Immortals of Meluha by Amish Tripathi

I was a bit apprehensive when I picked up ‘Immortals of Meluha’ by Amish, as the name sounded too unfamiliar. But a quick reading of the blurb on the back cover of the book was enough to attract me. This novel is the first in Shiva Trilogy written by a debutant novelist Amish Tripathi.

And once I started reading it, I was totally enamored by the unique storyline and a very novel attempt to blend mythology, fiction and history. It is a rare combination of thriller, myths and action.

immortals-of-meluha The story begins in Tibet Region in 1900 BC, with a fierce battle between tribes of Gunas and Prakits. The leader of Guna Tribe is none other than the most popular lord of us Indians God SHIVA. However, he is presented in a totally different light as a brave but ordinary mortal fighting to protect his tribe’s interests.

Impressed by his bravery, the Suryavanshi King Daksha invites Shiva to his country Meluha – a perfect country in the sacred land of Seven Rivers. The Suryavanshis are continually terrorized by their neighbour Chandravanshis and are looking for a Hero- The Neelkanth who would destroy the evil and bring peace.

Shiva finds it hard to believe that he is the much anticipated Hero. In essence, the novel traces his transformation from a mere mortal to the Immortal God, all made posssible because of immense faith of Meluhans in their saviour. The novel celebrates the victory of human faith and beliefs and is a nice attempt at trying to make our Gods more accessible and lively by making them one of the man, rather than the glorified stone idols.

Amish tries to present a perfect society in Meluha, where there is equality, honesty and harmony all around, in essence, a Ramrajya or Utopia. His Meluha supposedly exists in 1900 BC in Mohanjedaro and Harappa regions, but is surprisingly modern in technologies and hygiene, using soaps and proper toilets and flushes. I feel the author got a little carried away and instead of creating a perfect ancient society, ended up presenting the Meluha as an ultra modern country. However, I must say that the battle scenes and the techniques used in war impressed me by their sheer novelty and simplicity.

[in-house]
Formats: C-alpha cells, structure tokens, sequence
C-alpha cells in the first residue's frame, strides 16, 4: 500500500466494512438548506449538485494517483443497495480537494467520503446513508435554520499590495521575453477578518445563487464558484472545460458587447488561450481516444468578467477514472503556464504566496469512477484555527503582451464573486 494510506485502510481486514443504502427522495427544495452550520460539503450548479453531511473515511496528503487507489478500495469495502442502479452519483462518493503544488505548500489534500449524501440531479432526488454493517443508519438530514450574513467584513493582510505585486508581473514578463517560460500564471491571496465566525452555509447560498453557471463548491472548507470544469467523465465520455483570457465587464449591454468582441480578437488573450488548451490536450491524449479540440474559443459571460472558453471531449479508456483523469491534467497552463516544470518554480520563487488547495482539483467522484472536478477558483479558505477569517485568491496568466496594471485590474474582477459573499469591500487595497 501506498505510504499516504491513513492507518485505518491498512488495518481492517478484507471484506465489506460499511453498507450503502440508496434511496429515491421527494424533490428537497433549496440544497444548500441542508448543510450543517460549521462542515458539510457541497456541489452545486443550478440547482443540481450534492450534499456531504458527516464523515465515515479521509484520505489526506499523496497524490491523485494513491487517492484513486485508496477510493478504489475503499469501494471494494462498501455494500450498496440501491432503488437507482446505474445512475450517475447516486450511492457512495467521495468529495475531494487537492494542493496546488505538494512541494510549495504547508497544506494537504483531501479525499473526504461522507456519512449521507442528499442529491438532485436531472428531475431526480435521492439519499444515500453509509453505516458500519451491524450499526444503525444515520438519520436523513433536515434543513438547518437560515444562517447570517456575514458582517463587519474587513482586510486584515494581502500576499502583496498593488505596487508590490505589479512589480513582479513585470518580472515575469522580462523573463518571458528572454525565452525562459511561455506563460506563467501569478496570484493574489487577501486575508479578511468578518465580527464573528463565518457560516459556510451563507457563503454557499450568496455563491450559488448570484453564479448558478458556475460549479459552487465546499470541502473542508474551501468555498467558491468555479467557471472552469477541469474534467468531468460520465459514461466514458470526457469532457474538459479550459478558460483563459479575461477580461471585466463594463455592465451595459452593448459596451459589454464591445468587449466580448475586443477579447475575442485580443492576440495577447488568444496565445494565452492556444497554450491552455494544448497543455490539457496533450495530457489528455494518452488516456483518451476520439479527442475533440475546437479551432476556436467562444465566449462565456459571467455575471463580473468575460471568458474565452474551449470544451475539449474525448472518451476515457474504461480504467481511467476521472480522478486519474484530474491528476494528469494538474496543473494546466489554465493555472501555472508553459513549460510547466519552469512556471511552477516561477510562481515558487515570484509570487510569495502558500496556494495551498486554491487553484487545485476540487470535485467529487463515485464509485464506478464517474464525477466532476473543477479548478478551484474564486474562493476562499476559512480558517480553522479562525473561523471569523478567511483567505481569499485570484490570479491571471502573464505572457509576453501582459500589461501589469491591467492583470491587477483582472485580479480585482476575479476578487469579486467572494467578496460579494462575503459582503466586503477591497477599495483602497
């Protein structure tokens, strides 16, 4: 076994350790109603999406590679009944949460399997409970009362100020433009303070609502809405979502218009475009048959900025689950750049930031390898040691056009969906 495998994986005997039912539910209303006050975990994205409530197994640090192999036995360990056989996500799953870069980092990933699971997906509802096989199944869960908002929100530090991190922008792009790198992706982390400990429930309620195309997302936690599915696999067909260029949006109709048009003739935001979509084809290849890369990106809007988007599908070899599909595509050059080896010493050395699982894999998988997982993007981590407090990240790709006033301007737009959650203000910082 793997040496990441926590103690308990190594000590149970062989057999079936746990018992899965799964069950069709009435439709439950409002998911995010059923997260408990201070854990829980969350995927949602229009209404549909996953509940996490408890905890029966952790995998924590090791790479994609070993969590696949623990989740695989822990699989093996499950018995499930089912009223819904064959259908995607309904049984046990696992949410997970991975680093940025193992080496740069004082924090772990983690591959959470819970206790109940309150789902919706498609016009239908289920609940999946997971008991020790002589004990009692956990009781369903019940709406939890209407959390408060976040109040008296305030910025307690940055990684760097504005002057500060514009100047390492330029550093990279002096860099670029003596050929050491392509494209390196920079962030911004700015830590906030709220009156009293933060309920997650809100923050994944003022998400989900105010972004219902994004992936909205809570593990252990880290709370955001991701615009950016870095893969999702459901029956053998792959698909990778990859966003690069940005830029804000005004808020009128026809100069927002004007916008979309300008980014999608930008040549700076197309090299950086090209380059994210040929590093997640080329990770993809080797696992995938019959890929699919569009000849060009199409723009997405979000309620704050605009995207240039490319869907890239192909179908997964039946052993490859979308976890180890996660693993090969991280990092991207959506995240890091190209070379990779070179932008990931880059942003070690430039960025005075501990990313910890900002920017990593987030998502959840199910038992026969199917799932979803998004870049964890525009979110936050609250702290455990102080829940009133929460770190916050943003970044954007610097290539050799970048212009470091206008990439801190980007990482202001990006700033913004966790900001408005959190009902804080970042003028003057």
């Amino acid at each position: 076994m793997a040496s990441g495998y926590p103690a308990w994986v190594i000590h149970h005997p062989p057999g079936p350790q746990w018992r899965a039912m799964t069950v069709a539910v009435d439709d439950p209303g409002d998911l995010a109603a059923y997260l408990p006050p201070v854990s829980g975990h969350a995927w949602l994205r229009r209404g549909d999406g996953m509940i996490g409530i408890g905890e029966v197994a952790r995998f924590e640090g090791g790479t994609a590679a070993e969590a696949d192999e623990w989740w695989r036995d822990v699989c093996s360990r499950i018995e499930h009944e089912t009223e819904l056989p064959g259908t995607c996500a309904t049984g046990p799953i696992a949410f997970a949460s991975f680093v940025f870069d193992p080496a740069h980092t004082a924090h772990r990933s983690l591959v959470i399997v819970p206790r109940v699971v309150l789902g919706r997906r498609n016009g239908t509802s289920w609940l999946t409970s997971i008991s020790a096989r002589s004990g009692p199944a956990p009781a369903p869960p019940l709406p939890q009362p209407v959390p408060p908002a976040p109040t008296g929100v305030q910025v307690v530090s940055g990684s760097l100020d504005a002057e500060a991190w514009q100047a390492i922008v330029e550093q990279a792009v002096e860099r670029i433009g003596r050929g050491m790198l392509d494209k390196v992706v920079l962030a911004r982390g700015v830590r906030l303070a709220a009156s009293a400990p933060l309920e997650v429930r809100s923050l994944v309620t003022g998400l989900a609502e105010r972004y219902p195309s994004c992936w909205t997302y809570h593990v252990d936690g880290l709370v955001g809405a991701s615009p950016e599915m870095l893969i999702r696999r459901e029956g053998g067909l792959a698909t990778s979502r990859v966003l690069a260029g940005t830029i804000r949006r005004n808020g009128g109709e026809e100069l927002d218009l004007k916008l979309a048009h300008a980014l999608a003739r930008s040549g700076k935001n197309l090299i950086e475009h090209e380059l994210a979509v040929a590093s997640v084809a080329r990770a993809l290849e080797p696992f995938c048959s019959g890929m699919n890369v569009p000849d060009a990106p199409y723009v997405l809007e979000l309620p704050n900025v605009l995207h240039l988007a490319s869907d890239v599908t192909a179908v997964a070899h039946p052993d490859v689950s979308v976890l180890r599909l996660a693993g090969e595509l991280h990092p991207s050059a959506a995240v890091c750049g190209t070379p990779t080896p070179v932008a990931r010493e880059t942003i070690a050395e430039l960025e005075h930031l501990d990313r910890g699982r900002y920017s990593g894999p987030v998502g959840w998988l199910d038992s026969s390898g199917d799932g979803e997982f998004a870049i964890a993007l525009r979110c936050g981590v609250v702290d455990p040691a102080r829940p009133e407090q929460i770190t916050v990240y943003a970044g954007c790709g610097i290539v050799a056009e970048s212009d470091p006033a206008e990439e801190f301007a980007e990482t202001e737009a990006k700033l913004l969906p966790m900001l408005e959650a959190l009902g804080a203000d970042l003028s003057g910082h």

The novel brilliantly resonates with the modern politics, even taking digs at the often failed diplomatic missions between India and Pakistan, or the superiority complex felt by Americans to reform the people of poor countries. It prominently brings into question the human tendency of branding unfamiliar events and customs as evil without delving into details, whereas the Nature always believes in the existence of duality, equally honoring its positive and negative energies.

In short, this novel only uses the mythological names such as Shiva, Daksha, Sati and Nandi and very cleverly places them in our current situation. If we forget for a moment that the main protagonist, presented as an uncouth immigrant, is actually Shiva the God, the novel can be enjoyed without any bias. However, since I am a Shiva devotee, I was a bit irritated, when Amish makes him swear again and again. Barring this small irritant, the novel was good and I am looking forward to the next two books of this trilogy.


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